In rulings on Mr. Hamdan last October and again in January on Mr. al-Bahlul, the civilian appeals court overturned the terrorism convictions against the two. It concluded the military war crimes tribunal created by the George W. Bush administration after the 2001 terrorist attack that levelled New York’s twin towers and left the Pentagon ablaze had tried and convicted detainees on crimes that didn’t exist when the defendants were captured. President Barack Obama has opted to retain the military commissions and keep Guantanamo running, despite his pre-2008 election vow to close the infamous prison complex.

Mr. Khadr’s case is additionally complicated because, unlike Mr. Hamdan or Mr. al-Bahlul, he pleaded guilty at his week-long trial in October, 2010, that included a remorseful statement to Sgt. Speer’s widow. As part of that deal, Mr. Khadr waived his right to appeal.

Mr. Khadr admitted to murder in violation of the law of war, attempted murder in violation of the law of war, conspiracy and providing material support for terrorism and spying.

But if the underlying acts weren’t crimes – at least not war crimes – then the waiver may also be unreliable and the appeal could still be accepted by the U.S. federal court.

“Not only weren’t they war crimes at the time of their commission but, I would argue,” Mr. Morison said, “that none of them are crimes today, not in international law.”

The exception is spying, which was so broadly redefined in the Military Commissions Act, it bears little resemblance to espionage as defined in international law.

It could be months before the appeal is formally launched, let alone heard.

In the meantime, Mr. Khadr, who has been held prisoner since 2002, will be eligible under Canadian law for a parole hearing in July this year, when he will have served one-third of the eight-year sentence he agreed to at his 2010 trial.

Mr. Khadr, near death, was dug out of the rubble of an Afghan compound bombed by U.S. warplanes in June, 2002, where the then-15-year-old son of a major al-Qaeda figure was living with a group of militants building and planting roadside bombs.

Even if Mr. Khadr threw the grenade that killed Sgt. Speer, killing a combatant on a battlefield isn’t a war crime except in narrowly defined cases. Those include shooting a defenseless descending parachutist, a wounded soldier or one indicating surrender.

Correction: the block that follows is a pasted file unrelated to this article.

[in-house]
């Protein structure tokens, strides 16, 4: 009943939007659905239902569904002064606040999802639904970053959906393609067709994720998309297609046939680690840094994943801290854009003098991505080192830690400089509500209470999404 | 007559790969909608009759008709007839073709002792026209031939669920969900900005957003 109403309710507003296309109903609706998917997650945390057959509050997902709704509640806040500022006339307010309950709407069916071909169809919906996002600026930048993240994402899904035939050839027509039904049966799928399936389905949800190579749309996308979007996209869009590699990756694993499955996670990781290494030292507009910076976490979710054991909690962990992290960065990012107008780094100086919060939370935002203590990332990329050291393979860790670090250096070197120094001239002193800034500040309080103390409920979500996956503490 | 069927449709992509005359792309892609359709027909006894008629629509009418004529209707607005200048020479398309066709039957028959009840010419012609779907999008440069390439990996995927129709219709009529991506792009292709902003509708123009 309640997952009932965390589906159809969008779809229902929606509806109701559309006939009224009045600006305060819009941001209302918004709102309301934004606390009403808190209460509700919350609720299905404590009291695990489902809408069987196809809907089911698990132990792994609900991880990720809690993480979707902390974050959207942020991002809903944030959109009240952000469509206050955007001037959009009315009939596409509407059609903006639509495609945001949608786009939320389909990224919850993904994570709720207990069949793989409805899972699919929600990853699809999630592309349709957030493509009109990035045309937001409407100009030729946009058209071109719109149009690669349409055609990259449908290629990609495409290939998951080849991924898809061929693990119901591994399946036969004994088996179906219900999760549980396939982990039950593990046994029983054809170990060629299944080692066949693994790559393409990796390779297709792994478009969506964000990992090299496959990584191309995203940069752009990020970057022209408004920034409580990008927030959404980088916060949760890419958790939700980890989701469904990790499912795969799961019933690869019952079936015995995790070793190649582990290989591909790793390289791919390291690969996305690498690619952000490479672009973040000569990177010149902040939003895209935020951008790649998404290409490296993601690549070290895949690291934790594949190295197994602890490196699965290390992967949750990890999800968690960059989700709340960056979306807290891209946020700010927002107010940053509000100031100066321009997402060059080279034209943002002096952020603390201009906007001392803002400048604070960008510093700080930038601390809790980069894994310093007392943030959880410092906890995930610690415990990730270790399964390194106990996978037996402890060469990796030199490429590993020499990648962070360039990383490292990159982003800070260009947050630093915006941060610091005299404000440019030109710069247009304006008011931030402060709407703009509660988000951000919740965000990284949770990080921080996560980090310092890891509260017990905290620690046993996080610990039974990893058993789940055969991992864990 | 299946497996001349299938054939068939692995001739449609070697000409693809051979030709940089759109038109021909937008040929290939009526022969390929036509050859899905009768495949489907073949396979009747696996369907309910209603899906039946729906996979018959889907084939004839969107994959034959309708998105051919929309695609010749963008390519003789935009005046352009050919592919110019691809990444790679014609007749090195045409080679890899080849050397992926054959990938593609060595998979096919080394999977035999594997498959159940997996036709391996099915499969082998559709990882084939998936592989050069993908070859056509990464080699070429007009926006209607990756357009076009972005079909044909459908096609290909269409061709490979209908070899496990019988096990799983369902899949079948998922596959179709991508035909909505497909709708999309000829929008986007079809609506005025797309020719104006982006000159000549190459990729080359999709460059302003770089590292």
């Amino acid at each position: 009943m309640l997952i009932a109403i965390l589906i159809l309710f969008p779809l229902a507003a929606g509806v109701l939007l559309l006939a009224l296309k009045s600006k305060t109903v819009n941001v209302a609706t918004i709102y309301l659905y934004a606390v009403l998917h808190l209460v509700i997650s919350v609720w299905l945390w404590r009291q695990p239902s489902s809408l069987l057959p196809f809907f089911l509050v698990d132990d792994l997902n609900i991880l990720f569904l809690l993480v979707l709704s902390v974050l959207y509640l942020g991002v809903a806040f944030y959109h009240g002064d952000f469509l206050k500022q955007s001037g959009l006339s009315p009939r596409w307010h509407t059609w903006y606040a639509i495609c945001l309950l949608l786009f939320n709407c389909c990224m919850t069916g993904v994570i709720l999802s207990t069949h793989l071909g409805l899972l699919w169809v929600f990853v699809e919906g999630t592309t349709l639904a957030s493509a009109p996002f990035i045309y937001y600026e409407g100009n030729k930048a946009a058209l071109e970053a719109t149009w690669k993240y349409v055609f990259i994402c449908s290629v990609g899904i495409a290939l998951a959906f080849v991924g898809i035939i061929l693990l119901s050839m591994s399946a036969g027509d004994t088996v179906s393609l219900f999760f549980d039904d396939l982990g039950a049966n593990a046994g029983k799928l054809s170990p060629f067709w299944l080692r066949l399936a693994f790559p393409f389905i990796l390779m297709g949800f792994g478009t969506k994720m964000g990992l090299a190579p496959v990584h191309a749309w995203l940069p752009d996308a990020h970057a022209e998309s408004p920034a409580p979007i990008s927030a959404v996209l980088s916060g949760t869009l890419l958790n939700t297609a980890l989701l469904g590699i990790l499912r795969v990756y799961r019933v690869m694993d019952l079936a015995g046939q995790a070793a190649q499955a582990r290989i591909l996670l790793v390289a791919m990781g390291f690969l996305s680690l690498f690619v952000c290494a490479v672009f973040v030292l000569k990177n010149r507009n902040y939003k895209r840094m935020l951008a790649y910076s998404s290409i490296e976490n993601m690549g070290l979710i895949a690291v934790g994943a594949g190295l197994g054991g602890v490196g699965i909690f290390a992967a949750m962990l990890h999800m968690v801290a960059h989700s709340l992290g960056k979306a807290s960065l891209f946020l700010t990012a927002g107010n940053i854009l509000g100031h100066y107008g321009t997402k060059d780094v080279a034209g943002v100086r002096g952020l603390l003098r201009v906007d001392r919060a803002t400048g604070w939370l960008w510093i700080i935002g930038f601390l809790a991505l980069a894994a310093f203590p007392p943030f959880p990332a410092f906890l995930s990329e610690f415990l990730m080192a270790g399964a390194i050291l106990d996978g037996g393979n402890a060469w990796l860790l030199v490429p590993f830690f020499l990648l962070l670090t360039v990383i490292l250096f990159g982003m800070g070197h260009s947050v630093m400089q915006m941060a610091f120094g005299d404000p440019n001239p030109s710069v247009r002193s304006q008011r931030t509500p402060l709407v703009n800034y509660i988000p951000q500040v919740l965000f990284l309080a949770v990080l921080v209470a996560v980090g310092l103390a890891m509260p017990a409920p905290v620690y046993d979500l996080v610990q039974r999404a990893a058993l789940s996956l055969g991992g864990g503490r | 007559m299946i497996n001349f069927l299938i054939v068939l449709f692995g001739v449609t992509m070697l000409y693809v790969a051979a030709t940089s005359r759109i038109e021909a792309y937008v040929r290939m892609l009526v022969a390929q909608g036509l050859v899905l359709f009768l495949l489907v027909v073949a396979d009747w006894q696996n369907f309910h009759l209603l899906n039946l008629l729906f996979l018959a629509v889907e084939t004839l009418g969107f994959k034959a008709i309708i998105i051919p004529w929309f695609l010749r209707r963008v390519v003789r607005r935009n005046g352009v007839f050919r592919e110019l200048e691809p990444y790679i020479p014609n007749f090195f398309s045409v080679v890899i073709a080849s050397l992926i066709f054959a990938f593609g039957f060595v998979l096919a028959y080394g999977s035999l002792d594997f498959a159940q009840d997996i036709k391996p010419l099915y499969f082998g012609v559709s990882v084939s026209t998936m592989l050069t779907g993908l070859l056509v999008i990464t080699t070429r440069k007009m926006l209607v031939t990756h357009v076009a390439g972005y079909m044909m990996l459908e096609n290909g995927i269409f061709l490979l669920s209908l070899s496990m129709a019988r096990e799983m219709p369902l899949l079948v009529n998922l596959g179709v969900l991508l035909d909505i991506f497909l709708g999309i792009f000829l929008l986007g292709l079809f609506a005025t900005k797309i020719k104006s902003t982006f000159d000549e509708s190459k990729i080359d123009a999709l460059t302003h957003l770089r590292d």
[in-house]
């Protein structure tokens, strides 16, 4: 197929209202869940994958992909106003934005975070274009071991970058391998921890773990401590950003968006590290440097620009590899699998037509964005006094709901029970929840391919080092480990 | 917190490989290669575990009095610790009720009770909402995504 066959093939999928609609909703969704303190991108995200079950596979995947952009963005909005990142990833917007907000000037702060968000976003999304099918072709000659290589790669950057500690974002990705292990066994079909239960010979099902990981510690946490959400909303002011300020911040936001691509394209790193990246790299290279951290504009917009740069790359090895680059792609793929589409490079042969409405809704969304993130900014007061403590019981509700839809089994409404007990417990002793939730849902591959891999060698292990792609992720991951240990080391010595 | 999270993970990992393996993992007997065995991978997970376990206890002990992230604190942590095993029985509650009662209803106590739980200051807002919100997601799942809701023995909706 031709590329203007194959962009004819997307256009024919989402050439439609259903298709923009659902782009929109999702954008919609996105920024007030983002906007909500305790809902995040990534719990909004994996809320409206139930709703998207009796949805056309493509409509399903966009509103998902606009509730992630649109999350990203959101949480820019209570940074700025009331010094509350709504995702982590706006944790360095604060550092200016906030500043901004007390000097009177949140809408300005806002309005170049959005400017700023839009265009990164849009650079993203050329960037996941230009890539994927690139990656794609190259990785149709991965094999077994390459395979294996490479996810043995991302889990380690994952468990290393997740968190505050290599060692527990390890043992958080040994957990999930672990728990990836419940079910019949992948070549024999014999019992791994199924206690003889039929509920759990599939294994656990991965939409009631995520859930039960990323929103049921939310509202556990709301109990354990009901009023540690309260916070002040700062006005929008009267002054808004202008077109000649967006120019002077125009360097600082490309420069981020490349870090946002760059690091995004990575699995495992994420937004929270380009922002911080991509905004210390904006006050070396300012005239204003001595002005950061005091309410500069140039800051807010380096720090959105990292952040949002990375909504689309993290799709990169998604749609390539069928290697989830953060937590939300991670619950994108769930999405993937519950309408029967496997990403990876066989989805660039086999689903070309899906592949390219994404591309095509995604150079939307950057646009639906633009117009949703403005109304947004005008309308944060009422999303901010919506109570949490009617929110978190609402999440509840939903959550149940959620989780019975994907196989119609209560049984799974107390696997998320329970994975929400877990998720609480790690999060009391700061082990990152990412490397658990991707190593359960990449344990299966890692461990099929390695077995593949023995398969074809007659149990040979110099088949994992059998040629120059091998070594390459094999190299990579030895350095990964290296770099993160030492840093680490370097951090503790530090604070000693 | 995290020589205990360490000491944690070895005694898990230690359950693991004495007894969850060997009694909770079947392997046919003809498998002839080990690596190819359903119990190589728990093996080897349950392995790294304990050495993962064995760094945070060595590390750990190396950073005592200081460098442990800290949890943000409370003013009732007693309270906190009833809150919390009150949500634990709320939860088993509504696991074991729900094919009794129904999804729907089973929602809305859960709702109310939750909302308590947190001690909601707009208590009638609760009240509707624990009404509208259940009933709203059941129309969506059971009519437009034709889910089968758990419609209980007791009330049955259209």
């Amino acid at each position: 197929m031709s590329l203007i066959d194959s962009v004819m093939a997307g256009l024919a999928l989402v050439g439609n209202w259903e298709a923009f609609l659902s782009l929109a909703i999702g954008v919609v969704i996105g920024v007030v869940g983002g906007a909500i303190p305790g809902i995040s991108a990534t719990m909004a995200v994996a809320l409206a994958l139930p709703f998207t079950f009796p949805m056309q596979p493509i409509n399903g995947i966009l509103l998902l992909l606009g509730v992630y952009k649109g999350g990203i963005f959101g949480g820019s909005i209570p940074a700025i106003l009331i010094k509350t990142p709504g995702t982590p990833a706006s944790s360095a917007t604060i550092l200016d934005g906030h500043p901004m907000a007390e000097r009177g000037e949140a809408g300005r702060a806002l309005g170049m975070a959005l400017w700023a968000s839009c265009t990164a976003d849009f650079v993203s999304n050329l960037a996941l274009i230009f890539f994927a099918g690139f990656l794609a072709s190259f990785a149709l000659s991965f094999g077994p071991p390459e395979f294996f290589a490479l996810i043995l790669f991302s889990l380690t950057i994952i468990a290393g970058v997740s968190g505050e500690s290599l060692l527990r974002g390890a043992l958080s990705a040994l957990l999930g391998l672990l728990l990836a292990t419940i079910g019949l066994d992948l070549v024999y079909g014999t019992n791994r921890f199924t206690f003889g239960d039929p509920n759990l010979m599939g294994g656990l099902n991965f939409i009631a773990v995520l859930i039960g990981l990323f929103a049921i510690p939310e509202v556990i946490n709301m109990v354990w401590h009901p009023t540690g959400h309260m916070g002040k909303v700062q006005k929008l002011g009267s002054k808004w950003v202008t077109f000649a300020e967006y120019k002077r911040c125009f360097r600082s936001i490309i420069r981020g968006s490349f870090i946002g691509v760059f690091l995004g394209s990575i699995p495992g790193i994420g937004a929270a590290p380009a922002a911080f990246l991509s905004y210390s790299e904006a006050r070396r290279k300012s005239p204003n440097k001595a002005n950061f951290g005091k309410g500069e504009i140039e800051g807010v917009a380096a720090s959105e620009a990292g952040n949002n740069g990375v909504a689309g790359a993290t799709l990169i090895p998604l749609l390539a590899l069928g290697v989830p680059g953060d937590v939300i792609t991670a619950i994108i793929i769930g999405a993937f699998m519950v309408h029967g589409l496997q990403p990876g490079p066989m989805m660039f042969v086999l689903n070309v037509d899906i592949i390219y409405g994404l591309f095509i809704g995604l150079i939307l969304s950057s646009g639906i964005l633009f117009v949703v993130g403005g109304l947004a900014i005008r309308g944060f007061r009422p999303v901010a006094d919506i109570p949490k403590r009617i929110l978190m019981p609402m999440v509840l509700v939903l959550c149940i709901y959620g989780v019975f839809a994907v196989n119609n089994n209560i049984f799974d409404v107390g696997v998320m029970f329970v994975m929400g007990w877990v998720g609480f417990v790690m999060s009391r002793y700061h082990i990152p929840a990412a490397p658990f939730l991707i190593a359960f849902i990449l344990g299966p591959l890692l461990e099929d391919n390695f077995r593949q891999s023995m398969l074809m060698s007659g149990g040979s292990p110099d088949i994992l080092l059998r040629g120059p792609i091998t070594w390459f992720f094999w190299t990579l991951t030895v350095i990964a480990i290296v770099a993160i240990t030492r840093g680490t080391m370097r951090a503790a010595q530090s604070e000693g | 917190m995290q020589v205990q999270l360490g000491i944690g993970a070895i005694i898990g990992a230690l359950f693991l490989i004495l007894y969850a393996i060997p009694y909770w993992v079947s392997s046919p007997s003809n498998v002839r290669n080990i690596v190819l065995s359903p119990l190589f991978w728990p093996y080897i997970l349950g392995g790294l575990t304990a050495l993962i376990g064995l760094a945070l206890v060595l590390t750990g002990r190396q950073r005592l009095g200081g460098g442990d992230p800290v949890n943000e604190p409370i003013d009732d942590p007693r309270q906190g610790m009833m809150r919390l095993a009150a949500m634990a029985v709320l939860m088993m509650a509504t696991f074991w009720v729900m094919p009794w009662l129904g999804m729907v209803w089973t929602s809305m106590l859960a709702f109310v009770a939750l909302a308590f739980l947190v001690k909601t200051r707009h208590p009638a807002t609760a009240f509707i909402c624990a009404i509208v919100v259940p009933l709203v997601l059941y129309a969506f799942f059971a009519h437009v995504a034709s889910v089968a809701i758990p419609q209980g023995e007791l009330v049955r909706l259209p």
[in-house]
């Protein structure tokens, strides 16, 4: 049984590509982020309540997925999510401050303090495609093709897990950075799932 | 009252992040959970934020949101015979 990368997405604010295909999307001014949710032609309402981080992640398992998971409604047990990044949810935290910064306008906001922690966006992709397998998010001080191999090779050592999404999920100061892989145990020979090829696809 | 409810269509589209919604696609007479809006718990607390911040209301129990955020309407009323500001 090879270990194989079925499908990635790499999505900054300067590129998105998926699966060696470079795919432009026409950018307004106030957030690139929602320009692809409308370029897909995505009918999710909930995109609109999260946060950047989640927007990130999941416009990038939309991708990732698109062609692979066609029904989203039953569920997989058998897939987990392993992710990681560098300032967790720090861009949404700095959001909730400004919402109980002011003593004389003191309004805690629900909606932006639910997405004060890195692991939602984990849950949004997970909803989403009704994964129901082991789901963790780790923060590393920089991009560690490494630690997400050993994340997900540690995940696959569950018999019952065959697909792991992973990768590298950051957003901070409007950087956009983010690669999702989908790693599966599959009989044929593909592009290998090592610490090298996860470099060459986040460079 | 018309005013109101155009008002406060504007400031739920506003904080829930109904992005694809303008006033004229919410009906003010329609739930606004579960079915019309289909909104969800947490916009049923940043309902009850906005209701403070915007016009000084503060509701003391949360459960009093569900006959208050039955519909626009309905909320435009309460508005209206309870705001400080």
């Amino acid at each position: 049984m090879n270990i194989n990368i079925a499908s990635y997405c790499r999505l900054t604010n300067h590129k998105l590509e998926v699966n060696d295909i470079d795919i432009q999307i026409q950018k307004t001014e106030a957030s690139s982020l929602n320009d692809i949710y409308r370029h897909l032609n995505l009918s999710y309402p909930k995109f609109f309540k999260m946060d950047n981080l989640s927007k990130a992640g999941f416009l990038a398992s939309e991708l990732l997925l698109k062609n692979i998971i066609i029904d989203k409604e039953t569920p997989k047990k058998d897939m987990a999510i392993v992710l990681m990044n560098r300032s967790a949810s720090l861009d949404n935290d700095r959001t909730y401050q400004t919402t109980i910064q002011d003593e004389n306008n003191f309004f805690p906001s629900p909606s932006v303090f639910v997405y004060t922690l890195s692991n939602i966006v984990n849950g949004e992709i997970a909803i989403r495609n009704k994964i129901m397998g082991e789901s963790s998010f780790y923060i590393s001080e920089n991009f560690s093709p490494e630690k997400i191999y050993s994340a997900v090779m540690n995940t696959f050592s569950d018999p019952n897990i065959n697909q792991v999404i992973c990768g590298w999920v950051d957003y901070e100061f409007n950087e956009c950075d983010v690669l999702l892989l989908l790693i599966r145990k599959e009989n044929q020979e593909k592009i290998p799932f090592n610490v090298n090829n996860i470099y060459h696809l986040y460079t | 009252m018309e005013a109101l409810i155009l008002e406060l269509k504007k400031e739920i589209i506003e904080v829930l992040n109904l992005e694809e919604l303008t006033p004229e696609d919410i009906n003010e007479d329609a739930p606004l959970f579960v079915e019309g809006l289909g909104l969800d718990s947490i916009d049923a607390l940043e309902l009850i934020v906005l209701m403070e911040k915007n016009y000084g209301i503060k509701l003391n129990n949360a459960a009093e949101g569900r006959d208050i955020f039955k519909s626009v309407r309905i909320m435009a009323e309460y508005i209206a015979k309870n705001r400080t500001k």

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Source: http://www.theglobeandmail.com/news/national/canadian-omar-khadr-to-appeal-terrorism-convictions/article11587422/?cmpid=rss1

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MORE RELATED TO THIS STORY

Omar Khadr or: How Canada Rejects the Very Principles of the Rule of Law and the Further Erosion of Our Values.

Omar Khadr’s lawyer Dennis Edney’s Talk | Vancouver April 16, 2013

Talk by Dennis Edney, Lawyer Omar Khadr | Tuesday, April 16, 2013 7:00 – 9:00 pm Vancouver

[+]  FREE Omar Khadr NOW Poster           [+] Vancouver FREE Omar Khadr NOW on Facebook

Omar Khadr Still in Jail After 11 Years: What´s Next?

Dennis_Edney

Dennis Edney, QC
Omar Khadr´s Lawyer and BC 2009 Human Rights Recipient

Tuesday, April 16, 2013  7:00 – 9:00pm
SFU Harbour Centre, 515 West Hastings Street, Vancouver

Free Admission

At 15, Omar Khadr was captured by US Special Forces in Afghanistan and charged several years later with the death of a U.S. soldier. For 11 years he has been imprisoned in Afghanistan, Guantanamo Bay and now Canada. Kept in solitary confinement, tortured, and deprived of medication for his wounds, Omar was convicted by an illegal military process based on a confession extracted by torture. No evidence of his guilt was ever produced. The offences to which he confessed were not crimes in 2002, and therefore prosecution is universally banned. A U.S. appeals court threw out similar charges against another Guantanamo prisoner.

Canada was the only western country to not secure the release of its citizen from Guantanamo. In 2012 Omar was returned to Canada. Now in the maximum-security Millhaven Institute, he has no access to educational or rehabilitation programs.

Canadian lawyer Dennis Edney is a frequent, international speaker on legal matters, including the rule of law as it relates to the war on terror. He was the Keynote Speaker on the Rule of Law for Amnesty International at Trinity College, Dublin in 2005 and at the Global Struggle against Torture conference in London, UK, in 2005.  He is the recipient of the 2009 British Columbia Human Rights Medal.

Vancouver FREE Omar Khadr NOWThis talk is organized by the Vancouver Free Omar Khadr Now Committee, which is committed to working locally and nationally to free Omar Khadr. Join us to help right this terrible injustice.

E   freeomarkhadrnow@gmail.com

W   www.FreeOmarAKhadr.com

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FREE OMAR KHADR NOW!